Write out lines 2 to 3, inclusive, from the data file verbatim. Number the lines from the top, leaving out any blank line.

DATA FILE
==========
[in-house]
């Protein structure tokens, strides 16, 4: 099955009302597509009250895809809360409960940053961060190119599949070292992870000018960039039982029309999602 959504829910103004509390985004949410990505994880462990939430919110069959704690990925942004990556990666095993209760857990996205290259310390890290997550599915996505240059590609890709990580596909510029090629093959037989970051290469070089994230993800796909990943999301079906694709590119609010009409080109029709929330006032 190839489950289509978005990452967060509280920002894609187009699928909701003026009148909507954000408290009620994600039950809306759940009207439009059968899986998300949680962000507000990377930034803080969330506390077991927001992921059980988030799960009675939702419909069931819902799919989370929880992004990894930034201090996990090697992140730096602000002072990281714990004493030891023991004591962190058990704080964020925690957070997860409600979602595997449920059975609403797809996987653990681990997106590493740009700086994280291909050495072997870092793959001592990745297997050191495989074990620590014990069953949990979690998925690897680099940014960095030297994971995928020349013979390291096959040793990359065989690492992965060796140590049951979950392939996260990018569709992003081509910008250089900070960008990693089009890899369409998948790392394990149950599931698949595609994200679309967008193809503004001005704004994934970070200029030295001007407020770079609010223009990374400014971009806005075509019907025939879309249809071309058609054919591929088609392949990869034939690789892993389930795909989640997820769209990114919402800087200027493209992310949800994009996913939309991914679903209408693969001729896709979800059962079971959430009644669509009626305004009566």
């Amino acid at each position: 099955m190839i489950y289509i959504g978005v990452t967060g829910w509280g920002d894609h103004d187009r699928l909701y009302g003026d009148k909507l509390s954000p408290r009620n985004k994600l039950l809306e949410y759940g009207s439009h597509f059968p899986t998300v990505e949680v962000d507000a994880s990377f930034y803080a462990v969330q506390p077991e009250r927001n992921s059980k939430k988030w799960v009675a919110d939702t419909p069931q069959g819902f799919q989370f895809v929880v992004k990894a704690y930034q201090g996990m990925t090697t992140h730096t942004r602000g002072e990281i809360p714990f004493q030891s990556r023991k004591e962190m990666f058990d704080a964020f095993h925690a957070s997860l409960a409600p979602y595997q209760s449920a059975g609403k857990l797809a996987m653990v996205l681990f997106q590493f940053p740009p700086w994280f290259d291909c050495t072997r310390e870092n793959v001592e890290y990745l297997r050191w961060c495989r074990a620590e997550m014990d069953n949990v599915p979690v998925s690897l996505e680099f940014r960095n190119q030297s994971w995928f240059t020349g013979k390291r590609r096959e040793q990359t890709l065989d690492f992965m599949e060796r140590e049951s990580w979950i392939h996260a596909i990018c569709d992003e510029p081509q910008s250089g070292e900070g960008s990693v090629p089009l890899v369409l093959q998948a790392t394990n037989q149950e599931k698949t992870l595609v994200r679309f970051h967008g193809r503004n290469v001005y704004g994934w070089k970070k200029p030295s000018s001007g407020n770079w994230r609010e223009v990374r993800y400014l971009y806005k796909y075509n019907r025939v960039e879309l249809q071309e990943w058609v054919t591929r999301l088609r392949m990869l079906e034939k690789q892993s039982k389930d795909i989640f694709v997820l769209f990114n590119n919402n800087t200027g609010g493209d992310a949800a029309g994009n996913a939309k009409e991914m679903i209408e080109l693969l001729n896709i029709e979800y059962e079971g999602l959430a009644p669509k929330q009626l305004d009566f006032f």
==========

């Protein structure tokens, strides 16, 4: 099955009302597509009250895809809360409960940053961060190119599949070292992870000018960039039982029309999602 959504829910103004509390985004949410990505994880462990939430919110069959704690990925942004990556990666095993209760857990996205290259310390890290997550599915996505240059590609890709990580596909510029090629093959037989970051290469070089994230993800796909990943999301079906694709590119609010009409080109029709929330006032 190839489950289509978005990452967060509280920002894609187009699928909701003026009148909507954000408290009620994600039950809306759940009207439009059968899986998300949680962000507000990377930034803080969330506390077991927001992921059980988030799960009675939702419909069931819902799919989370929880992004990894930034201090996990090697992140730096602000002072990281714990004493030891023991004591962190058990704080964020925690957070997860409600979602595997449920059975609403797809996987653990681990997106590493740009700086994280291909050495072997870092793959001592990745297997050191495989074990620590014990069953949990979690998925690897680099940014960095030297994971995928020349013979390291096959040793990359065989690492992965060796140590049951979950392939996260990018569709992003081509910008250089900070960008990693089009890899369409998948790392394990149950599931698949595609994200679309967008193809503004001005704004994934970070200029030295001007407020770079609010223009990374400014971009806005075509019907025939879309249809071309058609054919591929088609392949990869034939690789892993389930795909989640997820769209990114919402800087200027493209992310949800994009996913939309991914679903209408693969001729896709979800059962079971959430009644669509009626305004009566």
């Amino acid at each position: 099955m190839i489950y289509i959504g978005v990452t967060g829910w509280g920002d894609h103004d187009r699928l909701y009302g003026d009148k909507l509390s954000p408290r009620n985004k994600l039950l809306e949410y759940g009207s439009h597509f059968p899986t998300v990505e949680v962000d507000a994880s990377f930034y803080a462990v969330q506390p077991e009250r927001n992921s059980k939430k988030w799960v009675a919110d939702t419909p069931q069959g819902f799919q989370f895809v929880v992004k990894a704690y930034q201090g996990m990925t090697t992140h730096t942004r602000g002072e990281i809360p714990f004493q030891s990556r023991k004591e962190m990666f058990d704080a964020f095993h925690a957070s997860l409960a409600p979602y595997q209760s449920a059975g609403k857990l797809a996987m653990v996205l681990f997106q590493f940053p740009p700086w994280f290259d291909c050495t072997r310390e870092n793959v001592e890290y990745l297997r050191w961060c495989r074990a620590e997550m014990d069953n949990v599915p979690v998925s690897l996505e680099f940014r960095n190119q030297s994971w995928f240059t020349g013979k390291r590609r096959e040793q990359t890709l065989d690492f992965m599949e060796r140590e049951s990580w979950i392939h996260a596909i990018c569709d992003e510029p081509q910008s250089g070292e900070g960008s990693v090629p089009l890899v369409l093959q998948a790392t394990n037989q149950e599931k698949t992870l595609v994200r679309f970051h967008g193809r503004n290469v001005y704004g994934w070089k970070k200029p030295s000018s001007g407020n770079w994230r609010e223009v990374r993800y400014l971009y806005k796909y075509n019907r025939v960039e879309l249809q071309e990943w058609v054919t591929r999301l088609r392949m990869l079906e034939k690789q892993s039982k389930d795909i989640f694709v997820l769209f990114n590119n919402n800087t200027g609010g493209d992310a949800a029309g994009n996913a939309k009409e991914m679903i209408e080109l693969l001729n896709i029709e979800y059962e079971g999602l959430a009644p669509k929330q009626l305004d009566f006032f």